As others have said, a game cart makes things much easier if it can be used on a trail, road, meadow, etc. However, if there's much downfall or creeks to cross, a cart will absolutely wear you out.

If you do use a cart, make sure you have a pair of heavy leather gloves. Your hands will thank you very much!

From: GoneAgain
25-Aug-11

GoneAgain's embedded Photo
GoneAgain's embedded Photo
Took BOB to a place the manufacture never intended it to go last week. Came out with about 175lbs.

From: WapitiBob
25-Aug-11

WapitiBob's embedded Photo
WapitiBob's embedded Photo
I think you can do whatever floats your boat.

I wouldn't use a game cart for love or money.

From: BULELK1
25-Aug-11
I really enjoy my cart.

It is a single center frame wheel cart and for sure have a brake on it! for going down those steep rocky parts of your pack out.

It has the 26 inch wheel so I can cruise over the top of most sagebrush and the higher wheel helps balance and not have me semi bent over--killing my back!

Pretty much like anything else we use elk hunting---some benifits and some PIA stuff to...

Had mine for about 10-12 years now.

Good luck, Robb

From: HockeyDad
25-Aug-11
After lots of research this summer - I made up a cart similar to Pauls. Plan on using it to help with the trips from camp to trailhead.

Playing around with it at the house I have loaded it with my 200# neighbor and pulled it up/down stairs. Its tough with that much weight, but with 100# its is really manuverable and can actually be pulled across logs fairly well.

The plan is to have one quarter in the pack and one quarter in the cart - that way its 2 trips to get a elk from camp to truck. That trip is a 2 mile, slightly down trek utilizing a network of game trails. Also - during my scouting trips I did some trail maintenance and cut some of the logs out of the way.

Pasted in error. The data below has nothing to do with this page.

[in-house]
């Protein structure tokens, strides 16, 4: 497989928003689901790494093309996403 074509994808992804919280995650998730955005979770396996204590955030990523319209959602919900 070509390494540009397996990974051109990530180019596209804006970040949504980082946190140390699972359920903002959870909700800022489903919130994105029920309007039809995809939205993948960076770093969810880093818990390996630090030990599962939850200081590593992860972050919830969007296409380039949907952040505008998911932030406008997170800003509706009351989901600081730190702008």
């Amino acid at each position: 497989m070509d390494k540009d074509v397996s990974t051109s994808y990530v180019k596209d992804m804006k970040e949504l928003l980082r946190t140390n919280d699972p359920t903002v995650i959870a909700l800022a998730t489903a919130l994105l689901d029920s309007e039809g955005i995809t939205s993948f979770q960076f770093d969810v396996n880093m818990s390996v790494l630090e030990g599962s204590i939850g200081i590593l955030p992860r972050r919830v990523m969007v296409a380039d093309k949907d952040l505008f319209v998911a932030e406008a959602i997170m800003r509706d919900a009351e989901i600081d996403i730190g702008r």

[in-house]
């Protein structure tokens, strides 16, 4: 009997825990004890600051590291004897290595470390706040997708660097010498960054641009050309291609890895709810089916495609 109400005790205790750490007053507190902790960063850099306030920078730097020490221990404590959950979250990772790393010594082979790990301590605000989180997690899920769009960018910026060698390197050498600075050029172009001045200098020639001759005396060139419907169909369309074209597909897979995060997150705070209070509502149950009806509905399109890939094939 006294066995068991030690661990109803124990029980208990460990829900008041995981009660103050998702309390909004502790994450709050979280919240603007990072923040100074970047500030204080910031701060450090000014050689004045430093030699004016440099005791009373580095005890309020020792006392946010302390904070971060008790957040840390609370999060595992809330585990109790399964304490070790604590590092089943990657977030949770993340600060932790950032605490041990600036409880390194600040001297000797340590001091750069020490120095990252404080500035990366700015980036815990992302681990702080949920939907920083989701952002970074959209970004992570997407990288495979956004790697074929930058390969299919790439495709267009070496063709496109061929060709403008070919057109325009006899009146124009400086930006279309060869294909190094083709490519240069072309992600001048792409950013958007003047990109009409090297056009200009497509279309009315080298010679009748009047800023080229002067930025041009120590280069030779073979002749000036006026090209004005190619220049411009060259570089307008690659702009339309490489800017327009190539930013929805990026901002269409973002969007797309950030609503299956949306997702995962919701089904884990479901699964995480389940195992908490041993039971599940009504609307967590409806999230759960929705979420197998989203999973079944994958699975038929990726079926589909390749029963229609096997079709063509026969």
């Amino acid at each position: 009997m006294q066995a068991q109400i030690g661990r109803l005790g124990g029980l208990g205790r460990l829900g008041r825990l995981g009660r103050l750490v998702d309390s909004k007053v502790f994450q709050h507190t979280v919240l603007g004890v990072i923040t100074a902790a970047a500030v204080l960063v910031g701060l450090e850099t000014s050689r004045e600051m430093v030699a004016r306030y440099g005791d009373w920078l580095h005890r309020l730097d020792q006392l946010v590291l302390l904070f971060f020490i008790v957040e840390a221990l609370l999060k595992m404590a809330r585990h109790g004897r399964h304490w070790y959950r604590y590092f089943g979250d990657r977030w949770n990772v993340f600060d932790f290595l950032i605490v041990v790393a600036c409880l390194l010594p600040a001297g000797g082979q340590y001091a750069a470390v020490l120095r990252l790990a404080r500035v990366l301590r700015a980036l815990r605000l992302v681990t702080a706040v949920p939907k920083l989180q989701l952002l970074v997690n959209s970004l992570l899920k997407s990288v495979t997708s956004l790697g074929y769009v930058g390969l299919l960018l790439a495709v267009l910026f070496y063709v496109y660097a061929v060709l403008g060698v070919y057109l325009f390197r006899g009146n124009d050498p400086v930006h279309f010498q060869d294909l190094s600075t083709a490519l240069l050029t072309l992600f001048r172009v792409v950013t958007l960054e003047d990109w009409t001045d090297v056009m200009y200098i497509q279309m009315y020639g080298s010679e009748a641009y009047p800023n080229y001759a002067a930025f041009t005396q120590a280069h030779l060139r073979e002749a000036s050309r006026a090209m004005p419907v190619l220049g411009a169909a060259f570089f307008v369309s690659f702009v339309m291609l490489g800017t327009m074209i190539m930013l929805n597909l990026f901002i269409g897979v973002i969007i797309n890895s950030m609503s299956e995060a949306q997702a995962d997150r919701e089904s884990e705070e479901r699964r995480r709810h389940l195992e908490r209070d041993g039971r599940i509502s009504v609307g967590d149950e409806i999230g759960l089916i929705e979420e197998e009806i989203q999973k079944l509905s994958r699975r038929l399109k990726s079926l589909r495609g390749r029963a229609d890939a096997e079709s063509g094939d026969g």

I have a stream and pond near camp that I can use contractor bags to keep the elk cool.

I get to try it out tomorrow for the pack in!

From: REX
25-Aug-11

REX's embedded Photo
REX's embedded Photo
For the last couple of years we have used both backpacks and carts. That way, we can pack out with fewer trips and can each carry less and the cart is much easier to manuver because some of the weight that would otherwise be in it is on our backs.

The cart my buddy got is the big one that Cabela's sells. It sure would be nice to have a brake on it though.

From: Snakeeater
25-Aug-11
Rex,

Take it to a bicycle shop and see if they could rig up a hand break on it for you.

25-Aug-11
I'm with WapitiBob. I've don't hunt elk in places you could take a cart ... or a mountain bike.

From: Ron Niziolek
25-Aug-11
From my limited use of carts, way more work than just strapping a load on your back and walking. I've found that I'd much rather pack 3 loads on my back than to try to take a big load out on a cart. just my .02 worth :)

From: Lost Arrow
25-Aug-11
Ron, remember it well! Pack it out on your back, much easier!

From: Wild Bill
30-Jan-24
I have enjoyed my 4-wheel game cart. All the weight rests on 4-wheels. I easily wheel my drop camp into place and wheel out my game meat and drop campsite. Sure beats hiking back and fourth to the pickup! Yes! I make use of well traveled access roads, trails, etc. for travel with my game cart to my drop campsite, but I spot and stock hunt from from there. If you are a solo hunter, you can't beat using a game cart in all sorts of ways adding to your hunt.

From: Scoot
30-Jan-24
Depends a lot on where you're hunting. For me, backpack has been the best answer about 9/10 times. There have been a few times where a cart might have bee a little more efficient, but it's been pretty rare. I always figure that hauling in my pack works everywhere, the cart... not so much!

From: Michael
30-Jan-24
The first elk I ever shot was drug down hill about 50 yards and loaded into the back of my pick up. Interestingly the last elk I helped get out was with Justin and he drove his truck to it and we loaded it up and hauled it back to the road for the successful hunter.